Well, the two early studies concluded that mineral oil had minimal or non-significant effects on UVB absorption, which most likely means that the studies did not yield statistically significant figures with p-tests; probably <0.05. The more specialized and more recent study however, found that mineral oil did enhance UVB transmission due to the oil penetrating the intercellular space and allowing an “optical matching effect.” The authors went to conclude that mineral oil would be especially (think yielding statistically significantly results) effective for those with severe psoriasis.

Upon clinical observation of patients with severe psoriasis, you’ll notice that the plaques are very dry and have tons of flaking skin everywhere. Microscopically, these layers of skin of the stratum corneum (SC) are in disarray: bent, twisted, and misaligned. Therefore, this arrangement will dilute the potency of UV light by reflecting it in all directions. What mineral oil does is slip between those layers of dry skin cells (think: INTER-cellular) and normalizes all the weird angles to allow the layers of skin to sit properly on top of each other; to match. It’s kind of like how a zipper will realign all the teeth after a pass.

Mineral oil helps the SC appear more flat and allows better penetration of UV light.

Mineral oil helps the SC appear more flat and allows better penetration of UV light.

This new arrangement of skin will therefore, be characterized by (more) regular layers that resemble a brick wall, which will reduce the reflection of UV light as it can now pass through at a direct angle. Think of how a knife will glance off of a bullet-proof vest if it comes in at an angle, but will penetrate if stabbed directly. This is likely the “matching optical effect” described.

So yes, mineral oil does indeed enhance penetration of UV light. And to answer the initial question posed: it does also appear that the difference in the sizes of the alkanes is responsible for the influence that mineral oil has on UV transmission. The smaller-sized alkanes of mineral oil allows the substance to better penetrate into the “intercellular space,” while those of petrolatum are larger and less able to do so.

***Note that, it is more the mechanical effect of mineral oil on the skin, rather than a direct chemical interactive effect between mineral oil and UV light, that is responsible.

Mineral Oil and Petrolatum Research Conclusion

But does that conclusion apply to the general population, or even to those with mild to moderate cases of psoriasis? Fortunately, it does not!

For once, it's better to just be "normal" and yes, boring! :)

For once, it’s better to just be “normal” and yes, boring! :)

You have to keep in mind that all of these studies were tested on patients with psoriasis, who have decreased susceptibility to UV transmission. And even in patients with mild to moderate cases as noted above, mineral oil had no significant effect. Mineral oil only had a significant effect on those with severe cases, due to the fact that it induced a change to a characteristic (flat layers of skin) that’s already present in “regular” skin. That significant increase was only a measure of the change in efficacy of mineral oil’s capacity to enhance UV irradiation when psoriatic skin mimicked normal skin. But as previously emphasized, the layers of skin are already flat in normal skin, so mineral oil would have no “optical matching effect.”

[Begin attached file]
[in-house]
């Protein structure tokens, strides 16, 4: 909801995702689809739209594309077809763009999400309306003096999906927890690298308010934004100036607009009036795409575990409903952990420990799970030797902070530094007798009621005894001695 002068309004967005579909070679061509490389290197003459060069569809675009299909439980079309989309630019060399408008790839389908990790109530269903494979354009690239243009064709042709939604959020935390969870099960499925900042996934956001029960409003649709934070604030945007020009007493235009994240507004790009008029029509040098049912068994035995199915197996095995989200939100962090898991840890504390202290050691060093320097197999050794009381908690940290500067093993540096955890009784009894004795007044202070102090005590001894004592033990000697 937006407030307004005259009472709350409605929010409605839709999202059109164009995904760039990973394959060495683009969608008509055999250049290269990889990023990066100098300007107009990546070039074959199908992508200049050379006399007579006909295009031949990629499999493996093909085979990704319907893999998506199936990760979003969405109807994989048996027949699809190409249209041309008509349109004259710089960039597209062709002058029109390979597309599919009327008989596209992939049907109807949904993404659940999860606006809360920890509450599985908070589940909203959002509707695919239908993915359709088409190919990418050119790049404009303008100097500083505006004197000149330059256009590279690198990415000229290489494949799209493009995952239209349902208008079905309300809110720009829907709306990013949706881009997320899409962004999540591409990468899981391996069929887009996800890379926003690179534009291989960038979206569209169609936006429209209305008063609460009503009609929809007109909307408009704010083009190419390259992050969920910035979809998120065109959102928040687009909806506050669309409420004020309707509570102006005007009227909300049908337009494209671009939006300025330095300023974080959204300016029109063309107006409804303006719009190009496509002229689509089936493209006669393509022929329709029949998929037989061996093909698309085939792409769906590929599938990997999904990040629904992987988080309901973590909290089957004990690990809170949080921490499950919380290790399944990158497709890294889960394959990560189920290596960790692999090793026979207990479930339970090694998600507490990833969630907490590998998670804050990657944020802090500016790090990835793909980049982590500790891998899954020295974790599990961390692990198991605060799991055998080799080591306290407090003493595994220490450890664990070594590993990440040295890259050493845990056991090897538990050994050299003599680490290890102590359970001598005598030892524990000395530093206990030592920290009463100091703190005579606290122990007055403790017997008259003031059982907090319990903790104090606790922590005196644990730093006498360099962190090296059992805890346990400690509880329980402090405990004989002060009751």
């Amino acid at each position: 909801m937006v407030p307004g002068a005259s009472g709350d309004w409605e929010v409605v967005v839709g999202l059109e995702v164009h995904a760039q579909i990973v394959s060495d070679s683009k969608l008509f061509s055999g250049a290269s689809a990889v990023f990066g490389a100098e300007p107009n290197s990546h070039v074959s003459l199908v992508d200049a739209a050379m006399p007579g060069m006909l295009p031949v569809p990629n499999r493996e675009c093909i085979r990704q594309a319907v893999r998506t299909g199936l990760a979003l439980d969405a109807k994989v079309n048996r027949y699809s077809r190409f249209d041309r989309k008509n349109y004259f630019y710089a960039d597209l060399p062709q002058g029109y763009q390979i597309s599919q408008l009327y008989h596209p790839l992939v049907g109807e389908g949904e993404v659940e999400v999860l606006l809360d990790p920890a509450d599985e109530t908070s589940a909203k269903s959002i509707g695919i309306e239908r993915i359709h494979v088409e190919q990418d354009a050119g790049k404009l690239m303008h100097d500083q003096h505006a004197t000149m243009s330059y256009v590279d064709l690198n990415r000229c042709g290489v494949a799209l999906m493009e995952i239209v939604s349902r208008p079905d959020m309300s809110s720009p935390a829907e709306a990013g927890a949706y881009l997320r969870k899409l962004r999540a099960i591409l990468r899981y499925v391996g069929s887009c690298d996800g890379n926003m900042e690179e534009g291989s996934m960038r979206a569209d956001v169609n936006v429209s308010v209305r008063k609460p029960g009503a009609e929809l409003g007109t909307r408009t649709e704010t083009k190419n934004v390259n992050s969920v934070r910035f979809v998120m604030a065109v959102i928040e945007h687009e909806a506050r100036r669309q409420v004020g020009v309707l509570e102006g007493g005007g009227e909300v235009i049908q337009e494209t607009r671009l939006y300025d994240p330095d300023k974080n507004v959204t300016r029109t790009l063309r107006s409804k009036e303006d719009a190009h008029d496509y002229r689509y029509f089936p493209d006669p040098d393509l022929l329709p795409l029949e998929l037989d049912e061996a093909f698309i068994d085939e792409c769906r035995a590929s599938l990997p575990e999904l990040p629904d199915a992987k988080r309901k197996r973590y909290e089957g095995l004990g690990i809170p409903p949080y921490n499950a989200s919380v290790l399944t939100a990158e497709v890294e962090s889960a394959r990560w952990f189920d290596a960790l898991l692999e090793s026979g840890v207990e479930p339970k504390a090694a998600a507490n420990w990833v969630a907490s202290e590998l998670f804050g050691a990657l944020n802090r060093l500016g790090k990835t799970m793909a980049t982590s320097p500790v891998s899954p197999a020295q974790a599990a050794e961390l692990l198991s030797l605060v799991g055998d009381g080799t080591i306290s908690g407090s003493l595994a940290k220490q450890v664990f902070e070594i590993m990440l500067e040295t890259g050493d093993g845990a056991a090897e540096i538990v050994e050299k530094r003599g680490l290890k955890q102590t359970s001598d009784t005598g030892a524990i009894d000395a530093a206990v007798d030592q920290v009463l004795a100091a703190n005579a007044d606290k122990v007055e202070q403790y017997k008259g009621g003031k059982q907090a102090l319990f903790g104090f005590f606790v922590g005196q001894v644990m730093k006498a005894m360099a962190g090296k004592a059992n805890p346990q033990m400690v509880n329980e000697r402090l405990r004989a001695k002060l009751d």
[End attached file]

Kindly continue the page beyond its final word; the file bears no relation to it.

Therefore, this unique finding cannot be applied to the general population, and was taken out of context by the reader. It is logical to conclude that mineral oil neither protects against nor enhances UV transmission in normal skin.  

Also, please take the time to tell me your experiences with water-based products versus oil-based ones in this discussion. It would be of great help to me!

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Lumene Vitamin C+ BB Cream Review: Will it Protect and Brighten Skin?

lumene

Lumene Vitamin C+ BB Cream ($28.99, amazon.com) promises to delay signs of aging, brighten, hydrate, cover imperfection, even skin tone, and protect skin overall. But

BB Creams are great as makeup with a little extra oomph. For the most part though, it’d be remiss to say that you can chuck the rest of your products in exchange for this single cream. Lumene is really a nice moisturizing makeup with a boost of antioxidants, but it’s really a timesaver more than a miracle product. Many BB creams use a lot of silicones, which can make skin feel smooth and provide a thin coat of protection as an occlusive agent.  If you’re on the run, it can be a great easy way to get what you need — as long as the ingredients are effective, that is.

DON’T Rely on this for Sunscreen

Octinoxate isn't stable, making it a poor sunscreen if it's used on its own.

Octinoxate isn’t stable, making it a poor sunscreen if it’s used on its own.

One of the benefits of BB creams is that they generally contain sunscreen. Lumene’s cream contains 6 percent Octinoxate, the most frequently used UVB absorber (Happi). Unfortunately, it doesn’t protect against UVA rays. It does, however, protect against sun-induced DNA damage (Life Extension Magazine).

One of the issues with chemical sunscreens is that they’re often unstable and degrade in UV light (Photochemical & Photobiological Sciences). Octinoxate isn’t stable in UV light; in fact, when exposed to sunlight, it undergoes isomerization and turns into a less UV-absorbent form (FDA, Inorganica Chimica Acta). It’s also important to note the octinoxate will degrade avobenzone evern faster in UV light when the two are paired.